The thing that’s good about Austin is you have two MLS teams close and there is some rivalry there already, although it’s amazing to me the lack of rivalry between Dallas and Houston.

    Aaron, I’ve said that for a long time. If the NBA had promotion relegation can you imagine how exciting the end of the season would be, rather than how absolutely dreadful it is now.

    When I tell my non-soccer friends about promotion and relegation their eyes light up and they get very interested even though they aren’t interested in soccer. They are also interested in league cup and super leagues like Champions League.

  5. Super Rookie permalink
    August 19, 2009

    I also think that there is some severe sniping coming out of the USL office in Tampa. Seems like they want to continue to promote themselves as an alternative to MLS. This leads to MLS seeing them as competition. Both sides won’t play in the same sandbox if this keeps up.

  6. August 19, 2009

    Actually SR, I don’t think there has been hardly any sniping at all coming out of the league office. If there’s sniping it’s been by the league owners association or whatever they call themselves. They feel USL has not been vocal enough in expressing displeasure with MLS taking away their markets.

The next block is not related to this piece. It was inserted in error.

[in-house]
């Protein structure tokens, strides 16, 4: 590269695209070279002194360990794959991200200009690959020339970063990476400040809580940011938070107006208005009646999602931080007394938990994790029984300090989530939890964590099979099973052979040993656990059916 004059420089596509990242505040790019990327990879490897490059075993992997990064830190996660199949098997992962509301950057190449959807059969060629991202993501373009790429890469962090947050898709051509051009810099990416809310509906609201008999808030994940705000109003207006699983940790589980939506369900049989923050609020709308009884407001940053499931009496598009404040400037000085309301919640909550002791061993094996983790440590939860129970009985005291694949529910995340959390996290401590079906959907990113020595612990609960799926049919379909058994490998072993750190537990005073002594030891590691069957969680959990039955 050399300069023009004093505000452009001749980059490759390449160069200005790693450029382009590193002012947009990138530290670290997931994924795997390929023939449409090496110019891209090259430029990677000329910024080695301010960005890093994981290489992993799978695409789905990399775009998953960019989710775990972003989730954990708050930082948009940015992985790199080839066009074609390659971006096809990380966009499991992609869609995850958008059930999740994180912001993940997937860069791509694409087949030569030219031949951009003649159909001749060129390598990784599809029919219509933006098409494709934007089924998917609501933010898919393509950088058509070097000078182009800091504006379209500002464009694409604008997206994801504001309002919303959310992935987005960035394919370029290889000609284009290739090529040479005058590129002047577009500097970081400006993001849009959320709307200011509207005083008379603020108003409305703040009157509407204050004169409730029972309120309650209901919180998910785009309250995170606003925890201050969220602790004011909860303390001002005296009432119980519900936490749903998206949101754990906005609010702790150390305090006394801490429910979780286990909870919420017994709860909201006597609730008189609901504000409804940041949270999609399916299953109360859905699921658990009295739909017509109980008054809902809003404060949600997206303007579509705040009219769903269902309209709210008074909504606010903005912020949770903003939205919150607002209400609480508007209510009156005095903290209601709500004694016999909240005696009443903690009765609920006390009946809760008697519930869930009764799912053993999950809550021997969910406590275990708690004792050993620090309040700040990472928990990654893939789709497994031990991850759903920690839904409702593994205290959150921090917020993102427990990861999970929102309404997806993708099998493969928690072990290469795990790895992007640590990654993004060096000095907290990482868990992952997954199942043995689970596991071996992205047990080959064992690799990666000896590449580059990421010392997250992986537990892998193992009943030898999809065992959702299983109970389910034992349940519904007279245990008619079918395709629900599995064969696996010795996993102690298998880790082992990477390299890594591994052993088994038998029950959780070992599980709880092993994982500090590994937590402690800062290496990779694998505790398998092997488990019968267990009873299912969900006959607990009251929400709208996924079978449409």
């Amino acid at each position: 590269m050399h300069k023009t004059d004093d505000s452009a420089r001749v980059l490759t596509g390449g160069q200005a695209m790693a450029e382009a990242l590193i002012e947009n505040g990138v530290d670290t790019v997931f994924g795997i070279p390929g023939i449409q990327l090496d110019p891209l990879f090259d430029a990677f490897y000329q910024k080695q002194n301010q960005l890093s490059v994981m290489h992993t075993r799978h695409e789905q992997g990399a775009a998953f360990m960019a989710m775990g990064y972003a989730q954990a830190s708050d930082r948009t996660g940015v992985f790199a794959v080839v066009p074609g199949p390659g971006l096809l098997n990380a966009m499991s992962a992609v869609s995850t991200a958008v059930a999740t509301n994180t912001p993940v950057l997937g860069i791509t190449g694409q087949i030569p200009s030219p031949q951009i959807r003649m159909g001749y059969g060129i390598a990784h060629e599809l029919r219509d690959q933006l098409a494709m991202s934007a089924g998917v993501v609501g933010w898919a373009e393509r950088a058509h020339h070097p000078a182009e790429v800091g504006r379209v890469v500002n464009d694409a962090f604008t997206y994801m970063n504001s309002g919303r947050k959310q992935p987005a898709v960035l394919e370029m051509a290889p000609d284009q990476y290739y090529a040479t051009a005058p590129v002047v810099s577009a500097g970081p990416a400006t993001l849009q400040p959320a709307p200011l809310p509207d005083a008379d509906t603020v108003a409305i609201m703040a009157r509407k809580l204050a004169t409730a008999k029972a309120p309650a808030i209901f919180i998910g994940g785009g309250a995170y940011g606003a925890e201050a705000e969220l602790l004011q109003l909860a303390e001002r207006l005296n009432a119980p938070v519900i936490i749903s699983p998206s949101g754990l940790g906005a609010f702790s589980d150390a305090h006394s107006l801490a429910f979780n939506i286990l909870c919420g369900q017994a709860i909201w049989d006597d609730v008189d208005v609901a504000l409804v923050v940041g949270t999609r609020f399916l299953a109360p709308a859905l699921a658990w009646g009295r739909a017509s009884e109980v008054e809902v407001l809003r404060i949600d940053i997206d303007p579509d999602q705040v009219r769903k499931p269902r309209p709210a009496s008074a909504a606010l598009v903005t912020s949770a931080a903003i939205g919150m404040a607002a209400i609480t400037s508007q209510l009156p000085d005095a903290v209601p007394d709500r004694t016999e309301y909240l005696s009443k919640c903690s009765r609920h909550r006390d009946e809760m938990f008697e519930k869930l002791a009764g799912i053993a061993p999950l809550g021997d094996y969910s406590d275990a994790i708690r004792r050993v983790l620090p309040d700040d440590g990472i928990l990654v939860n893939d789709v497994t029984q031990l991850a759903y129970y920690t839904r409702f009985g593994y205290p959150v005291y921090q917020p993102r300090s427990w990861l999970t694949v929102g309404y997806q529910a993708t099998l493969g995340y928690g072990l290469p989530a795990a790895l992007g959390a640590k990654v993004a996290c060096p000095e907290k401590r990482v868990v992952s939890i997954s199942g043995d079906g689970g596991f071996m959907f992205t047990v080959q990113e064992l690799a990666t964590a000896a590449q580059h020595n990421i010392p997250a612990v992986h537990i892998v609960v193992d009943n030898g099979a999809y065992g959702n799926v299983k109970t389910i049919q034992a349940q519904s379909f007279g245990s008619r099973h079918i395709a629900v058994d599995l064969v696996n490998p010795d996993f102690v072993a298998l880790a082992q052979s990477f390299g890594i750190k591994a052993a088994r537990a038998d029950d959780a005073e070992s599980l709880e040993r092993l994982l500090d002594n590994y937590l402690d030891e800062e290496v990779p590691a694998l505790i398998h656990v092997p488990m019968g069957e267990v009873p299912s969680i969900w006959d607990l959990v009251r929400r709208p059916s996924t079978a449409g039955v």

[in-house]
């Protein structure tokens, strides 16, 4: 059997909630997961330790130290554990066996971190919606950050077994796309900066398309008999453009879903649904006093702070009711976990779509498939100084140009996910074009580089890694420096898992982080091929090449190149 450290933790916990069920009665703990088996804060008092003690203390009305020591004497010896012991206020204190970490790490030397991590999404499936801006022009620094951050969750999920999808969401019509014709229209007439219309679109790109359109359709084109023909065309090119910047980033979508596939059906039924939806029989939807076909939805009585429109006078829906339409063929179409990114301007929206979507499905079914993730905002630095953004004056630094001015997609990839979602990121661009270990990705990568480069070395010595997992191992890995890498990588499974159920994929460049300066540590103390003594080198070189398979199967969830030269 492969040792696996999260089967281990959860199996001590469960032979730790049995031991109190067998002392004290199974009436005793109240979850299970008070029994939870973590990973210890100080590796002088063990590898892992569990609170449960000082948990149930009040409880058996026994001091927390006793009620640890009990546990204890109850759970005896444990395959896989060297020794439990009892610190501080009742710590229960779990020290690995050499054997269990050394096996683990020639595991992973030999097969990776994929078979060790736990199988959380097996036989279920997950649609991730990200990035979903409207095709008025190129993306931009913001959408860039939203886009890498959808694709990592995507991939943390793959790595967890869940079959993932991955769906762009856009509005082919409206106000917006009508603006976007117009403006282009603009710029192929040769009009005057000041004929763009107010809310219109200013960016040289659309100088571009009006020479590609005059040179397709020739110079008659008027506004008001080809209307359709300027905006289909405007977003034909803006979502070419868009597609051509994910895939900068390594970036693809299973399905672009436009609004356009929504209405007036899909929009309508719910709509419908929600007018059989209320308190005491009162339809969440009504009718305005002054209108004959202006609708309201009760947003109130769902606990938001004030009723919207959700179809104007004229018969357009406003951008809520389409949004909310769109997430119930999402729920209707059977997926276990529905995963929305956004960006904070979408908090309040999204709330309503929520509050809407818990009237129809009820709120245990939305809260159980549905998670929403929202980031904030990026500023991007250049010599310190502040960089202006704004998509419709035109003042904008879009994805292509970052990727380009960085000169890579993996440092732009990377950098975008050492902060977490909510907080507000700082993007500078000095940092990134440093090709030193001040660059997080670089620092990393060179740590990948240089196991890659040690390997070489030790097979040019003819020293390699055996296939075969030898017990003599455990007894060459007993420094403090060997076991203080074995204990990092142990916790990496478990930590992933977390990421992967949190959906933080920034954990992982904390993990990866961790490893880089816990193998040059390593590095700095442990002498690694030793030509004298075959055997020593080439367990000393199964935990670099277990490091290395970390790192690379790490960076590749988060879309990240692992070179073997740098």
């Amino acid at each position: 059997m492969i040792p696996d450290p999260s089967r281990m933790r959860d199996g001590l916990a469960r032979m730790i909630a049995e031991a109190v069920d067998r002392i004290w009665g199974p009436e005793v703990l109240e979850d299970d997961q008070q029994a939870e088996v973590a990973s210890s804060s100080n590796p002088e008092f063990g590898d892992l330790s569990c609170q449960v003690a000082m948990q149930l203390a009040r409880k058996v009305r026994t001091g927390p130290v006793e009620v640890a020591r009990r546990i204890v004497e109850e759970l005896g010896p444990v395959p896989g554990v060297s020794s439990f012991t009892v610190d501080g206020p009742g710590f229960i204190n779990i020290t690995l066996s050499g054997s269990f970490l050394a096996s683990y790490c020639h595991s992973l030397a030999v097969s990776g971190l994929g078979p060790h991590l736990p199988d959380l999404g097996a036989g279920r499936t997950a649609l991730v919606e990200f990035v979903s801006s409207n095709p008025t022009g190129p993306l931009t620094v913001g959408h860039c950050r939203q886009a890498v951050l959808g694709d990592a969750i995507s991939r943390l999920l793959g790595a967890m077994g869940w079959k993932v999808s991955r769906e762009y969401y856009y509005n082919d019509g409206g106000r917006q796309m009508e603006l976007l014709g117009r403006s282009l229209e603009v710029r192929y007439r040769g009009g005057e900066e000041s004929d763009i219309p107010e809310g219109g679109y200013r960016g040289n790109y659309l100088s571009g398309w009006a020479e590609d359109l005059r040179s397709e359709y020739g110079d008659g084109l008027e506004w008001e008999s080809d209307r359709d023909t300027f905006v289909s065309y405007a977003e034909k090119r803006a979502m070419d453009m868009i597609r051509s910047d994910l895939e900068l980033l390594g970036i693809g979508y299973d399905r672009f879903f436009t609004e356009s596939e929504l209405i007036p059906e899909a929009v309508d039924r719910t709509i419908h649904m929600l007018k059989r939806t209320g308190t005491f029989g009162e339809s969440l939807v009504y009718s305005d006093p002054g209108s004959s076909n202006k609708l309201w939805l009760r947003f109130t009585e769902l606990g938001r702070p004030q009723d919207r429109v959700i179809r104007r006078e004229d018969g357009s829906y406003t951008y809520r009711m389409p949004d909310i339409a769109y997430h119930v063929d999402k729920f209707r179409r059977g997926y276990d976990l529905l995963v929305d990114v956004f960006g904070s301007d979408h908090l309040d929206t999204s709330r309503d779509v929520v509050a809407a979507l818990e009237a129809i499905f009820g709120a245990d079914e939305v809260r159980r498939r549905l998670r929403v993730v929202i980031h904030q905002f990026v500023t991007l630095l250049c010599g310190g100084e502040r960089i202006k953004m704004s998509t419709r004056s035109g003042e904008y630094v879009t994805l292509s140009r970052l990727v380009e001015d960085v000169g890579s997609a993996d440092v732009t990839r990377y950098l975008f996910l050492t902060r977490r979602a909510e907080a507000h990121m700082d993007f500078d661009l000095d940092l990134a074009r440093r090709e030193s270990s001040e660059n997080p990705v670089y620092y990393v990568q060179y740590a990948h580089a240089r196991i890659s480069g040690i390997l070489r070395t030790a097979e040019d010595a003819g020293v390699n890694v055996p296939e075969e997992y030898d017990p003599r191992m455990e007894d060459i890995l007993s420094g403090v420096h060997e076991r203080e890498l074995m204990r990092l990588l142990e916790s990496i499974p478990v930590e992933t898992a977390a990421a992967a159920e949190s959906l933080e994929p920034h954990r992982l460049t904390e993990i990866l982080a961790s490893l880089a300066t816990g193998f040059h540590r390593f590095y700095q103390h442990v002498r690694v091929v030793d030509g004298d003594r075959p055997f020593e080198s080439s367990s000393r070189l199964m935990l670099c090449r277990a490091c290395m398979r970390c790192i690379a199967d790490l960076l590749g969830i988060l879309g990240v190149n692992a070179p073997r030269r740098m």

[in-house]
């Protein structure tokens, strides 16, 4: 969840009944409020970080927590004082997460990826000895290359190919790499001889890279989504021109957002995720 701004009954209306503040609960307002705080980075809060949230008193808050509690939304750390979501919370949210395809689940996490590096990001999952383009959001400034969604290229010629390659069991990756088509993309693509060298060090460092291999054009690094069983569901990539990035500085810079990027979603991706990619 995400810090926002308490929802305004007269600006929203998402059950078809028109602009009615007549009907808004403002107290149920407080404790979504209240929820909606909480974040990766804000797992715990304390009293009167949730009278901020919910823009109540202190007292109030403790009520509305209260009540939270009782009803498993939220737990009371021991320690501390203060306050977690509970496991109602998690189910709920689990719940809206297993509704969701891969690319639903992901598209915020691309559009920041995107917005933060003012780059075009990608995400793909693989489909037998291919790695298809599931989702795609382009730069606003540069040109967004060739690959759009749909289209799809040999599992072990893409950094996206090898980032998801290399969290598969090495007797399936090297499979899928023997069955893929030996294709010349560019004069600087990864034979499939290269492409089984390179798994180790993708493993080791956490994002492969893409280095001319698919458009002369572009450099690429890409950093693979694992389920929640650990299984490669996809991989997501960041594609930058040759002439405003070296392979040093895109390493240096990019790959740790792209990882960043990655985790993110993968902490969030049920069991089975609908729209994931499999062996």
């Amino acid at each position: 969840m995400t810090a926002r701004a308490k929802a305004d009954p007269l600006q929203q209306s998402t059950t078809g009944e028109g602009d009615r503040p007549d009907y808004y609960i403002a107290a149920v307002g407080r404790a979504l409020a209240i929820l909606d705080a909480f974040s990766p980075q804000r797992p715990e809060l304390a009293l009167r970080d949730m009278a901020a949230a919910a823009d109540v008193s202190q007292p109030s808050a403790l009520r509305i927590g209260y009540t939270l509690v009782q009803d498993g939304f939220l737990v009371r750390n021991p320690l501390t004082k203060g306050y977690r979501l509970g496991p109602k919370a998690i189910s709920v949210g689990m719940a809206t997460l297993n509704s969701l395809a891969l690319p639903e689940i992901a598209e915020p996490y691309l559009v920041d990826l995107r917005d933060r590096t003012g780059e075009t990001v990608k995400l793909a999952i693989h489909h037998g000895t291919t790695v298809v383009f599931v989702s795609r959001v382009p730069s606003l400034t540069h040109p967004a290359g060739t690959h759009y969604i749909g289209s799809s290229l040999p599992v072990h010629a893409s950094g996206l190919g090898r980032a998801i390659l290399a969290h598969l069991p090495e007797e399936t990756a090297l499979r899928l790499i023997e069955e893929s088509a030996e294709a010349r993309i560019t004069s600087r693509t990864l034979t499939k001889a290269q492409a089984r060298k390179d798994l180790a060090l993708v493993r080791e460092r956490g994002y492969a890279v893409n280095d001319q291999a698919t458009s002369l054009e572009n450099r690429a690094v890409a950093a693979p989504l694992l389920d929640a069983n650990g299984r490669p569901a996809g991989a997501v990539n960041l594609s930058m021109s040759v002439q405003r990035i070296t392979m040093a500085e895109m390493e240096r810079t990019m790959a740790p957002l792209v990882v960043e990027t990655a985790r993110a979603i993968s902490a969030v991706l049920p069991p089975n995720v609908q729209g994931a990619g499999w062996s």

They also feel that USL doesn’t do enough to promote the League. If you look for the quotes that have been coming from Tim Holt he has said, do we want to really compete with MLS or should we be looking at the second tier markets? In an interview last spring he said it was those second tier markets that USL is interested in.

    So I think part of what is going on is the USL-1 league owners association have a different view and direction than the officials of USL, meaning Marcos and Holt.

  7. Jeff Wolter permalink
    August 19, 2009

    “the USL-1 league owners association have a different view and direction than the officials of USL”

    Which is why it will make sense for them to buy the league and run it themselves.

  8. nathan3e permalink
    August 19, 2009

    This country will never have promotion/relegation. People need to let it go.

  9. Aaron Frederickson permalink
    August 19, 2009